10ktruth.com - A Runner's Compendium

10kTruth.com Web Letter - June 2004

10kTruth.com Web Letter - June 2004

10kTruth.com Web Letter - June 2004 Welcome sign-ups for the 10k Truth Running Web Letter. We send these out infrequently but if even that's too often for you, abandon us now.
--------------------------------------------------------
"We will serve no group or party but will hew hard to the truth as we find it and the right as we see it. We are dedicated to the whole truth, to human values above all interests, to the rights of man as the foundation of democracy; we will take orders from none but our own conscience, and never will we overlook or misrepresent the truth to serve the interests of the powerful or cater to the ignoble in the human spirit." - Motto of The Texas Observer More Truth quotes at http://www.10ktruth.com/the_quotes/truth.htm
--------------------------------------------------------
Steep Hill Chase, 2004 Mark your calendars, folks. It's the annual Steep Hill Chase in Alton Baker Park, Eugene, Oregon (June 12). It also marks the one year anniversary of Rage's return to racing, following his devastating back injury and subsequent lumbar discectomy surgery. We caught up with him out on a run earlier this week and thought we'd check in and see how he's doing. Our 10K Truth field reporter filed this report: Q: So, Rage. How's the back? Rage: Fine. The Steep Hill Chase was my first race back, and I was pleasantly surprised with a sub-19 showing. I even passed one or two guys. The course looks great this year and should be another interesting venue, as we have come to expect from the one and only Todd Bosworth (Race Director of the Steep Hill Chase). I'd love to run it this year, but I'm going to have to scratch. It's a bunch of other aches and pains I've had since the whole back thing. Calf, hamstring, you know the drill. I just can't seem to be patient enough to build the base I need to start ramping up my training and run injury free yet. I'm starting yet another comeback and this time, I'm going to do more hills first before I go back to the track. It's just great to be finally back running pain free. I just have to be patient a bit longer and gradually work back into my speed work before I can start racing again. Q: Yeah, yeah, sure Rage. So, that pretty much translates to: "You can't run fast anymore. You can't run with Bosworth and Taylor. No team captain in their right mind would think about carrying your sorry ass on a relay team and you basically suck." Does that about cover it? Rage: Yeah. That about covers it. Q: So, is it true that we can look forward to the Rage turning to the junk mile hugger set and talking about the times he used to run, not that they were really that fast anyway, right? Rage: Hey, now wait a minute... Q: Is that shirt too small or is that actually a gut? Rage: I'm outa here.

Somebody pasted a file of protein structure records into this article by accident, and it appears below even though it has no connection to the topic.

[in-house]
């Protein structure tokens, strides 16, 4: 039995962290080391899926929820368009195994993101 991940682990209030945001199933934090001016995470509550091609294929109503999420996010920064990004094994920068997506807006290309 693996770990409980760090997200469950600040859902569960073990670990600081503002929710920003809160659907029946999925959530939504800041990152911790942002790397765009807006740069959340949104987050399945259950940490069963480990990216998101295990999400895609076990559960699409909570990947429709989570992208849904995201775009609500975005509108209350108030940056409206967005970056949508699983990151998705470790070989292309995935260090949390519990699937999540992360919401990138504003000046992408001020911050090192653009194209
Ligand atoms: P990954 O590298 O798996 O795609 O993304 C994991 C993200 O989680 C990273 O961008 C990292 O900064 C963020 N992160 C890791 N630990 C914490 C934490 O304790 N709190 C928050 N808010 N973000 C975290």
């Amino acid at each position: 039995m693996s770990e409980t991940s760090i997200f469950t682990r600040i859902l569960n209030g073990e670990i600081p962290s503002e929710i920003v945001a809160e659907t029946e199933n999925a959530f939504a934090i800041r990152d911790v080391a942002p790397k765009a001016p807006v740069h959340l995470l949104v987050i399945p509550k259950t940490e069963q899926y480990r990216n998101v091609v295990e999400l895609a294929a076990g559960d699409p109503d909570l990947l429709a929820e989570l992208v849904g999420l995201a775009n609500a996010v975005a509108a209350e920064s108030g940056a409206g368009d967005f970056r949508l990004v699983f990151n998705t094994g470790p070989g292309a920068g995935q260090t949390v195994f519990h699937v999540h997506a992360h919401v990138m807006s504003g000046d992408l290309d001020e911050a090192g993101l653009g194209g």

--------------------------------------------------------
10k Truth Q & A - Q: What's as American as apple pie, Arnold Palmer and Michael Jackson hoopla? A: The Fourth of July Butte to Butte Race in Eugene, Oregon. Q: Hi, I found your site tonight while conducting a Google search looking for a map of the Butte to Butte course. First, let me say that I like your page! Nice job! Second, do you know if there is a map of the Butte to Butte on the web? I've never run in a race and I'm going to run in the Butte to Butte this year. I'm slow, but it's a start. When I say slow, I mean it. If could average 8 minutes/mile in the Butte I'd be ecstatic! If you could offer me any advice on how far to run each day or advice on training for that first hill that I hear so much about, I would really appreciate it! Thanks in advance! - D.P. A: The best thing I can do for you is have you read my race report: http://www.10ktruth.com/the_races/butte.htm Don't over-stress yourself on the first hill. Manciata gave me the best advice for this course: The race starts on West Amazon. That's the best tip for race tactics. Now, for preparation, if you want to get prepared, find some terrain where you can run uphill continuously for 30 minutes minimum. That way, come race day, going up the first hill won't seem so bad. If you can't, try doing hill intervals. Go about 90 seconds. Rest on the way down to do the next one and turn around and do five more or so. Do this workout once a week. Good luck! The Rage For the Butte to Butte course description and Butte to Butte Race Registration at - http://www.buttetobutte.org/
-------------------------------------------------------
"Wellness is the key to a long and healthy life. Many people have the wrong perception of it. Wellness is from the neck up, and fitness from the neck down. Too many people work out every day, but go around with the worst attitudes, which just wastes all their physical efforts." - Reader's comment sent in to Bob Welch, columnist for The Register-Guard, Eugene, Oregon - More Training Quotes at: http://www.10ktruth.com/the_quotes/train.htm
-------------------------------------------------------